Except that is not what happened. Adrienne called and needed a ride to pick up her car from the mechanic. I happily jumped at the chance to help her as she is always there to help me and many others when they are in need, so of course I could repay the favor. I scooped Beth up in my arms and headed out the door. Except as I got there, I realized that I couldn't bring Beth with me, because there wouldn't be a car seat for Adrienne's baby, so I would have to leave Beth home. I explained the situation to Jeffrey, he agreed to watch her as I would only be gone for a short while, and he held her so she would be safe as I drove out of the drive way.

I drove away taking care of Primary things in my head, as that is always what I do when I have a spare and quiet minuet. I prayed for some guidance and direction because every other time I had attempted to pray, I was interrupted by Beth bursting into the room, jumping onto my back, or trying to squish beneath my arms and join me. I always had to end quickly, though, as she made me laugh and was far too distracting for me to get anything accomplished. And so I prayed, as I always do when I drive, because I really can't get any peace and quite at any other time. And as funny as it sounds, I really do love that!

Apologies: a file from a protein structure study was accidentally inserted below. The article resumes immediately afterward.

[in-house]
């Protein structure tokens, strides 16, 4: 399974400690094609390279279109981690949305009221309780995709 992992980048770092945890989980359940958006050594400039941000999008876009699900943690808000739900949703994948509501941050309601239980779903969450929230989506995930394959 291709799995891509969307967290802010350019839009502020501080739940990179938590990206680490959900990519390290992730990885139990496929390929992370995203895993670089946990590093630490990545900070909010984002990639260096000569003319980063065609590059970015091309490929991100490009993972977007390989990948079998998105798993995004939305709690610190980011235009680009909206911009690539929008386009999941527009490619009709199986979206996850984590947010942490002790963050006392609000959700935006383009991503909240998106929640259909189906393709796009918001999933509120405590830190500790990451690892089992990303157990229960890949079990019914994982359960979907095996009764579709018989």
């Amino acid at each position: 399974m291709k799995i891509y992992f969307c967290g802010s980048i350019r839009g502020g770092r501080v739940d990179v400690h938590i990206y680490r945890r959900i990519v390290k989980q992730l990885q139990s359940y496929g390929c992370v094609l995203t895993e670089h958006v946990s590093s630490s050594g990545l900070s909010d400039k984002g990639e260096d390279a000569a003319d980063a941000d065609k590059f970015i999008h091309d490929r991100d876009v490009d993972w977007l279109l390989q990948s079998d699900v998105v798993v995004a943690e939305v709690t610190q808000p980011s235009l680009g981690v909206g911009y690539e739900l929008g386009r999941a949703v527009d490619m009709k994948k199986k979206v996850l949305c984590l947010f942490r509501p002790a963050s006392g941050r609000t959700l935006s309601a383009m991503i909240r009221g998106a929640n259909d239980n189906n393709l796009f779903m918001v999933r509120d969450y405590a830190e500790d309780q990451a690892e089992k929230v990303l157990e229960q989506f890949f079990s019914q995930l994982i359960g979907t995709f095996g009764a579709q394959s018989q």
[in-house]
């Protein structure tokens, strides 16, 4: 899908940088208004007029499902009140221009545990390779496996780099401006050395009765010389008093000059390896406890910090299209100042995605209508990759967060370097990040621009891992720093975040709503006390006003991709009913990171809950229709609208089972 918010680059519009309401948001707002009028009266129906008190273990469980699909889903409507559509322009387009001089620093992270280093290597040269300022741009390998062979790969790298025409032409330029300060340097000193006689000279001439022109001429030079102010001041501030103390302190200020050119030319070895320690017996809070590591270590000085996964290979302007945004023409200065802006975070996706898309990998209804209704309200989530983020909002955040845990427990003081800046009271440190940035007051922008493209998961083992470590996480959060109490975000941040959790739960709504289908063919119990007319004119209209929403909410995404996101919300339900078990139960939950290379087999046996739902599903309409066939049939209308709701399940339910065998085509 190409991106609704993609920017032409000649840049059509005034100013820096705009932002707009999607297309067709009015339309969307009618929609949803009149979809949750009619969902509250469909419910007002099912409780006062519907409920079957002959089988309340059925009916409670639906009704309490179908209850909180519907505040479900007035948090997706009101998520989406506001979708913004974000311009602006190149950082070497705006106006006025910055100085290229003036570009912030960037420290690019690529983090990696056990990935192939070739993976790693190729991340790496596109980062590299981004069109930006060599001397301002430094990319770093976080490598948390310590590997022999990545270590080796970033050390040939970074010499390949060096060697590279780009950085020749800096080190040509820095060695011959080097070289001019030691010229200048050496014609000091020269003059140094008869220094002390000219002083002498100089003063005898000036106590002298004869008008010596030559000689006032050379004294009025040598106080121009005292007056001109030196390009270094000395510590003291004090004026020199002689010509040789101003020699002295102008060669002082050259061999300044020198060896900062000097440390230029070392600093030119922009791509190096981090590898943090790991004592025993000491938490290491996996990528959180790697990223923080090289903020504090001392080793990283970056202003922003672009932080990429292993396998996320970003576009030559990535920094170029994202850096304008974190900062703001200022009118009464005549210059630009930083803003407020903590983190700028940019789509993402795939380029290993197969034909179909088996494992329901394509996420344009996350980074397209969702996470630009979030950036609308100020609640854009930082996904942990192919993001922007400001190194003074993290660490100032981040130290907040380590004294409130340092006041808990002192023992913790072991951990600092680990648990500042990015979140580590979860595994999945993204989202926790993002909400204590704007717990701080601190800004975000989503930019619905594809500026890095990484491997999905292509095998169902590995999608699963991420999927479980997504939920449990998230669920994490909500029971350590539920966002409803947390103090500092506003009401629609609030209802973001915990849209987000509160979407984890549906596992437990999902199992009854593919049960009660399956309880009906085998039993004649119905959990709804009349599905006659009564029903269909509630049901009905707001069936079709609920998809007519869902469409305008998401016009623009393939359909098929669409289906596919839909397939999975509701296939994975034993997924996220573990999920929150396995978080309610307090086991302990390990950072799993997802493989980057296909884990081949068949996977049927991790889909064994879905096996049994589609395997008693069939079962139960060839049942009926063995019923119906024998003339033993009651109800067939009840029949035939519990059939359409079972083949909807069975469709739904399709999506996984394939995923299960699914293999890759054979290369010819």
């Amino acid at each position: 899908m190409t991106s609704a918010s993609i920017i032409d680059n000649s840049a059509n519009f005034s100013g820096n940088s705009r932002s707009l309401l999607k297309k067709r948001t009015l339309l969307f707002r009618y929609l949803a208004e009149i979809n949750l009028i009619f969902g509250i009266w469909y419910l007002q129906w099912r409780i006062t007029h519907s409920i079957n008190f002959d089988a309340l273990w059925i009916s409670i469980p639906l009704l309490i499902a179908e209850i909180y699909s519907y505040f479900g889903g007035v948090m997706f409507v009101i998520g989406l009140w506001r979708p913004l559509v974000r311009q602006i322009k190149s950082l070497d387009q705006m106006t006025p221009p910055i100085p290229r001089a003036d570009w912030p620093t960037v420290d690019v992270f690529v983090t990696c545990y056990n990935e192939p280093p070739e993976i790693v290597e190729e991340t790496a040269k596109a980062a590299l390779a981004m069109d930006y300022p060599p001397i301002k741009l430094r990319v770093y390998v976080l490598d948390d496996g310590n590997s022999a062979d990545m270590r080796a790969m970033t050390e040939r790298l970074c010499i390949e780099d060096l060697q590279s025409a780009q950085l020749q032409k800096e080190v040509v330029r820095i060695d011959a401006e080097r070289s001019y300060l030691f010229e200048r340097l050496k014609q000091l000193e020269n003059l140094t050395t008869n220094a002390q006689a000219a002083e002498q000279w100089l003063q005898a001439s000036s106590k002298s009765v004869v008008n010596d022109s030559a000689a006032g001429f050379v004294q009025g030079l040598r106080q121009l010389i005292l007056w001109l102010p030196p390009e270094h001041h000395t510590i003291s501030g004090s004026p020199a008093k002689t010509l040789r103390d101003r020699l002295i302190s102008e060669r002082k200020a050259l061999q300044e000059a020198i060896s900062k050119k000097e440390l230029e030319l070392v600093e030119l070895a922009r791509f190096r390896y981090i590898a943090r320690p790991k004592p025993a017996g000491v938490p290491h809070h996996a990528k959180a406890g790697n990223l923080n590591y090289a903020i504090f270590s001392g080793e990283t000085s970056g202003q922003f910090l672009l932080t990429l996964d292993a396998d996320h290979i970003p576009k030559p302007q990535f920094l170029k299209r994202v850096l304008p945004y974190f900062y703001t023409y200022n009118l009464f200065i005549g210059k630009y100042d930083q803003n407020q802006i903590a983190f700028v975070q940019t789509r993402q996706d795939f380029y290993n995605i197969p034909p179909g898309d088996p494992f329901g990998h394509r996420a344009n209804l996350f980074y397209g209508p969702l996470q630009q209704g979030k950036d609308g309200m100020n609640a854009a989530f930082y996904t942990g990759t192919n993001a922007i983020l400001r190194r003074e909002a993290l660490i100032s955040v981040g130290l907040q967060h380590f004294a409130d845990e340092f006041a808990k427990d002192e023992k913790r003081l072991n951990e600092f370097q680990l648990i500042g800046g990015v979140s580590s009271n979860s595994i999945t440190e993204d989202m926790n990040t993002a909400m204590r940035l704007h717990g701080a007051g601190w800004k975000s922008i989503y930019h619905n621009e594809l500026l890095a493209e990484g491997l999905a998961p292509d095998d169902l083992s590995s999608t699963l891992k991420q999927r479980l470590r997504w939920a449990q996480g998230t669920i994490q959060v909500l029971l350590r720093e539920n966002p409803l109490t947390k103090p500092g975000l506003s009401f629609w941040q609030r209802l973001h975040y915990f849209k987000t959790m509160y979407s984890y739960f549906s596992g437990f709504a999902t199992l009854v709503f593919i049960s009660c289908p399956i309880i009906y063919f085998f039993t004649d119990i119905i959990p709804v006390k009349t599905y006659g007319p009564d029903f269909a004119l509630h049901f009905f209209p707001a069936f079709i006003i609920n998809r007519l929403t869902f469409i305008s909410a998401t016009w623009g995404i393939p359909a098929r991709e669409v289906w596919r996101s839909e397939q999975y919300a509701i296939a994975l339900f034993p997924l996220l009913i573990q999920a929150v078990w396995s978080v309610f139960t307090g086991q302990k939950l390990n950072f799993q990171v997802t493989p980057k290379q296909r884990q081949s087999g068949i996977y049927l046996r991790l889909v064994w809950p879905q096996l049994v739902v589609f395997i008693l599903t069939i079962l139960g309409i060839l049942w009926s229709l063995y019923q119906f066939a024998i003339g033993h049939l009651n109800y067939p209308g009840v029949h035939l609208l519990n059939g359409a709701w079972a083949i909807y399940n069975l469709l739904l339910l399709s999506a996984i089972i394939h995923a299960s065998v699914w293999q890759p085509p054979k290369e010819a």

Near Adrienne's house I noticed there had been an accident and that there was a lot of traffic, and how grateful I was I wasn't going that way. At about that time, my phone rang. It was Jeffrey. He was slightly panicked. He told me he had been draining the wiper washer fluid and had turned to find a tool in his tool box. When he turned back, he noticed that Beth had scooped up the cup that was collecting the orange mango peach colored fluid, and when he looked at her, she had it all around her mouth, as if she had just guzzled it.

He didn't know if she had swallowed any, or a lot, or none at all and had simply put it up to her mouth. He had no idea. He no longer had the container for this fluid, as it was at least a season or two old, and he worried that this had some antifreeze in it.

Now, I am an expert with calling Poison Control. I have done it so many times with my other kids, that I didn't even worry. I told Jeffrey to get her to drink a lot of fluids right now, but if it would give him peace of mind, I would call poison control. He said it would, and so I said I would call them as soon as I stopped the car (I was in Adrienne's neighborhood by this time).

I hung up the phone with him, and nonchalantly called them, breezily explaining the situation, and confidently told them that I had already told him to flush her with fluids and to watch her. Which is the advice that I have always received when I have called in the past.

Not this time.

"I'm afraid fluids wont do any good this time, hon." the lady kindly said. "You need to take her to the emergency room right now. Which hospital will you be taking her to so I can call ahead and have them ready for her?"